The Striking Blue Grosbeak
When I first saw one of these birds at a glance, I thought it was an Indigo Bunting. Further inspection showed me this bird is larger than a bunting, and in addition to his glorious royal blue coloring, he has some striking chestnut brown markings. This is not the type of bird one just sits and watches fly by, at least not if you're a wildlife photographer like myself. The coloring is so striking, I have followed one around the neighborhood or the forest many times, in an attempt to get that elusive photo. His colors are royal and mesmerizing, and his song is a rich melody he'll sing for 2-3 seconds at a time. In fact, I've often spotted them first by hearing their song, and then scanning the area until I spot one.
The females are a rich cinnamon brown color, which compliments the male's coloring beautifully. These are migrating birds, so they're not in my area full time. They love the edges of the forests here, and often hang out around areas with lots of shrubs and vines. I've also spotted them many times near creek areas.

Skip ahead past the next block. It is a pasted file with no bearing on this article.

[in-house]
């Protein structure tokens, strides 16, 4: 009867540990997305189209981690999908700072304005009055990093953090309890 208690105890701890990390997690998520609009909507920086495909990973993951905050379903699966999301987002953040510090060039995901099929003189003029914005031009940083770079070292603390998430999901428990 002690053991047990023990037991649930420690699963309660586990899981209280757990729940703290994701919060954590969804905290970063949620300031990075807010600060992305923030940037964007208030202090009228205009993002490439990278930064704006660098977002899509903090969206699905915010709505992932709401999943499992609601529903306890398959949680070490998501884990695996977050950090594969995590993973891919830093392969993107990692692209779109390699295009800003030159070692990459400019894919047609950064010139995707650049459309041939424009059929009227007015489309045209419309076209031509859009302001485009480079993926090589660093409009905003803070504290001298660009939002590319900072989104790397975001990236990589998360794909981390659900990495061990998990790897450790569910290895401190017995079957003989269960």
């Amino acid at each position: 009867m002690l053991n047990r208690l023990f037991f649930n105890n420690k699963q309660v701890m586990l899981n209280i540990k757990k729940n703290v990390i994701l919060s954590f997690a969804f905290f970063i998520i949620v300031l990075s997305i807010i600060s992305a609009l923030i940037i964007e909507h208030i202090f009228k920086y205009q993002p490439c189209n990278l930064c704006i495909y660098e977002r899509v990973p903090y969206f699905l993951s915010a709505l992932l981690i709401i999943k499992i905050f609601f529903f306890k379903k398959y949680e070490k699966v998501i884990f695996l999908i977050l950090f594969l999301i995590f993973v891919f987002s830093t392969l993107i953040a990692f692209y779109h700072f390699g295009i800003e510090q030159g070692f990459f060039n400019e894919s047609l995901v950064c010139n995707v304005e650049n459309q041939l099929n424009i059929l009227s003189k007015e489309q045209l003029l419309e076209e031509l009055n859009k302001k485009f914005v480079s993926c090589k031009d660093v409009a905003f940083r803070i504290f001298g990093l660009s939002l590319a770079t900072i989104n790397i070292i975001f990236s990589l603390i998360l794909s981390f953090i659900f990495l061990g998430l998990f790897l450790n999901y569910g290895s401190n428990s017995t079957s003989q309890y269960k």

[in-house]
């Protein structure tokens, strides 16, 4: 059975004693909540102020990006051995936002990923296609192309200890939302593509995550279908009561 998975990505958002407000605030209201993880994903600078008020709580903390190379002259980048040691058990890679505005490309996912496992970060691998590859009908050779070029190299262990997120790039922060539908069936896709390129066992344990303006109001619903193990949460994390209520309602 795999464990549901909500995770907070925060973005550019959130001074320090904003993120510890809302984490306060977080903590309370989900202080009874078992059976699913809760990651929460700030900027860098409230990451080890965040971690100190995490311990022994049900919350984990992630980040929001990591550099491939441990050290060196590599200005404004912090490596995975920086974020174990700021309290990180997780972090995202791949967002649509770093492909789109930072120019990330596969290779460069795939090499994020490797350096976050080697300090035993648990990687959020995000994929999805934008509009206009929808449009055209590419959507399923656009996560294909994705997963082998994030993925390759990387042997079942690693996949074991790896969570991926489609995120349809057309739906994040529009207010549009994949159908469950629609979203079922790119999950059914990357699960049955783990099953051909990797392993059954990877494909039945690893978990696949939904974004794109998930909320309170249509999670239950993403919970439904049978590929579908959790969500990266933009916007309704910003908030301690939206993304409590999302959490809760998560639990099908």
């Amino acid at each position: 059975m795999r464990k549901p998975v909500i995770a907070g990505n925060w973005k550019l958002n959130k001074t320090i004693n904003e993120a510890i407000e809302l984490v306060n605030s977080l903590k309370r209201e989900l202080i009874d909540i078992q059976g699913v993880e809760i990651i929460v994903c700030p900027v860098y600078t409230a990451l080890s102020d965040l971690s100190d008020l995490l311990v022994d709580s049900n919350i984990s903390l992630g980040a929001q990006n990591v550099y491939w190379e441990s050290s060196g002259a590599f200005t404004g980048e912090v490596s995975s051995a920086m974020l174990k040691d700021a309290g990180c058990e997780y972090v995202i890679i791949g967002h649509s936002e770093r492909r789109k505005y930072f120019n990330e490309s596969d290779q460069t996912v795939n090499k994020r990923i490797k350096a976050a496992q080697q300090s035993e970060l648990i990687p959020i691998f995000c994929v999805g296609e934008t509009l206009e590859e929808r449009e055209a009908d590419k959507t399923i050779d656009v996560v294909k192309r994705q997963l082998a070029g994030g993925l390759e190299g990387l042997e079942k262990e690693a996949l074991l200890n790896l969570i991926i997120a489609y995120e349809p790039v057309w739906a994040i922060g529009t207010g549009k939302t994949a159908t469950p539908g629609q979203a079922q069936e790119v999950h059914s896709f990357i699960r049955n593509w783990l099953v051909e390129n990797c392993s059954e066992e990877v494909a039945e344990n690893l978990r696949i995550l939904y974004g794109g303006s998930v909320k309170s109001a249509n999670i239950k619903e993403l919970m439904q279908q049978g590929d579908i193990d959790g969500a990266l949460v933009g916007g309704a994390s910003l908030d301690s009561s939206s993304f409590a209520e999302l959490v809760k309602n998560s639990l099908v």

They eat a lot of insects, which is why they're abundant inside the tree lines. They also like to eat a variety of grains, and will often be spotted at feeders containing the grains they prefer. They feed their young insects, but only after removing the head, wings and most of the legs.
The population of this beautiful bird is widespread across the south, with their numbers increasing slightly every year. I wish we had more of them here, and for a longer time, as they are such lovely creatures with the striking color combination and they are an unobtrusive bird, often sitting at high points in trees, simply singing their lovely song. It's thrilling for me to be scanning a tree line, filled with green, green and more green, and then to discover this brilliantly colored bird sitting in the midst of it, singing. I call it a wonderful surprise from nature. :)